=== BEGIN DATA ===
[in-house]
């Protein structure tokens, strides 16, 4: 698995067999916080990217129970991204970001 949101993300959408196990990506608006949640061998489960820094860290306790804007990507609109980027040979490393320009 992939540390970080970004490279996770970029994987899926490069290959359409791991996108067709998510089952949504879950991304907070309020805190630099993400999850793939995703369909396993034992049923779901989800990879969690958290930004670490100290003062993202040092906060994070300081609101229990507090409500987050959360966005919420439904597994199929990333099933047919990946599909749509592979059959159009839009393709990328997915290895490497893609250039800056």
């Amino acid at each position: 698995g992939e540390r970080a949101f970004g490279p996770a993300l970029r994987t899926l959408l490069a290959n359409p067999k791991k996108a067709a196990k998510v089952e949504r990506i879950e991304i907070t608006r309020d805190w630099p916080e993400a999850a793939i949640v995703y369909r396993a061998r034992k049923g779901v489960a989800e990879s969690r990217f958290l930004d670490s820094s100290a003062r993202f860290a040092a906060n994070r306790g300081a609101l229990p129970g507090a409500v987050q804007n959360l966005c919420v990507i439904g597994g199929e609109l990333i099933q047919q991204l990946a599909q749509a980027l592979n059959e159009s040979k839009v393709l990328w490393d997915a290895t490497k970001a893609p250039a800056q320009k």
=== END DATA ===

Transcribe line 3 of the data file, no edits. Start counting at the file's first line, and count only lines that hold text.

């Amino acid at each position: 698995g992939e540390r970080a949101f970004g490279p996770a993300l970029r994987t899926l959408l490069a290959n359409p067999k791991k996108a067709a196990k998510v089952e949504r990506i879950e991304i907070t608006r309020d805190w630099p916080e993400a999850a793939i949640v995703y369909r396993a061998r034992k049923g779901v489960a989800e990879s969690r990217f958290l930004d670490s820094s100290a003062r993202f860290a040092a906060n994070r306790g300081a609101l229990p129970g507090a409500v987050q804007n959360l966005c919420v990507i439904g597994g199929e609109l990333i099933q047919q991204l990946a599909q749509a980027l592979n059959e159009s040979k839009v393709l990328w490393d997915a290895t490497k970001a893609p250039a800056q320009k």